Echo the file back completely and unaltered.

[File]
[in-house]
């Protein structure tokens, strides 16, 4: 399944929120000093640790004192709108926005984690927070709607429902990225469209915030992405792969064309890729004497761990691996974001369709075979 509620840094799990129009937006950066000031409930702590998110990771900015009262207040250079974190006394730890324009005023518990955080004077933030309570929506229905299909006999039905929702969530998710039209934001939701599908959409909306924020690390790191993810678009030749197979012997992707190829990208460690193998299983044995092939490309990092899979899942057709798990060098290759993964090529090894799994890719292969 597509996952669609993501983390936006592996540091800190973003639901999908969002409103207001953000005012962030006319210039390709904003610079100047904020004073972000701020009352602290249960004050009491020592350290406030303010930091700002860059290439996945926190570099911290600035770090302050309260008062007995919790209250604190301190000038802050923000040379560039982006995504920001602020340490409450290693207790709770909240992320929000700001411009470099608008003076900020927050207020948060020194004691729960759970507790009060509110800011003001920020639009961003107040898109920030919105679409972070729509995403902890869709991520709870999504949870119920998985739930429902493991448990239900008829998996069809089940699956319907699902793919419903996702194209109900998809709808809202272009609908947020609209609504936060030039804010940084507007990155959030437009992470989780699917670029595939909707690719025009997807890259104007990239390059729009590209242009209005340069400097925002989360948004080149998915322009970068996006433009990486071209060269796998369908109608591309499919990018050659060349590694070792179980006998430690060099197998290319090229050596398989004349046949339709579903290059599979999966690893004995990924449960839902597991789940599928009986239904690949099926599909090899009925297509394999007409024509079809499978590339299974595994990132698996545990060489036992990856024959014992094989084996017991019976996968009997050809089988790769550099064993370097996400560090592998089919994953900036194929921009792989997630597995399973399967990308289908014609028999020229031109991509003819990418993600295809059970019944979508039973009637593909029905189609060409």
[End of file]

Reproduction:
[in-house]
């Protein structure tokens, strides 16, 4: 399944929120000093640790004192709108926005984690927070709607429902990225469209915030992405792969064309890729004497761990691996974001369709075979 509620840094799990129009937006950066000031409930702590998110990771900015009262207040250079974190006394730890324009005023518990955080004077933030309570929506229905299909006999039905929702969530998710039209934001939701599908959409909306924020690390790191993810678009030749197979012997992707190829990208460690193998299983044995092939490309990092899979899942057709798990060098290759993964090529090894799994890719292969 597509996952669609993501983390936006592996540091800190973003639901999908969002409103207001953000005012962030006319210039390709904003610079100047904020004073972000701020009352602290249960004050009491020592350290406030303010930091700002860059290439996945926190570099911290600035770090302050309260008062007995919790209250604190301190000038802050923000040379560039982006995504920001602020340490409450290693207790709770909240992320929000700001411009470099608008003076900020927050207020948060020194004691729960759970507790009060509110800011003001920020639009961003107040898109920030919105679409972070729509995403902890869709991520709870999504949870119920998985739930429902493991448990239900008829998996069809089940699956319907699902793919419903996702194209109900998809709808809202272009609908947020609209609504936060030039804010940084507007990155959030437009992470989780699917670029595939909707690719025009997807890259104007990239390059729009590209242009209005340069400097925002989360948004080149998915322009970068996006433009990486071209060269796998369908109608591309499919990018050659060349590694070792179980006998430690060099197998290319090229050596398989004349046949339709579903290059599979999966690893004995990924449960839902597991789940599928009986239904690949099926599909090899009925297509394999007409024509079809499978590339299974595994990132698996545990060489036992990856024959014992094989084996017991019976996968009997050809089988790769550099064993370097996400560090592998089919994953900036194929921009792989997630597995399973399967990308289908014609028999020229031109991509003819990418993600295809059970019944979508039973009637593909029905189609060409």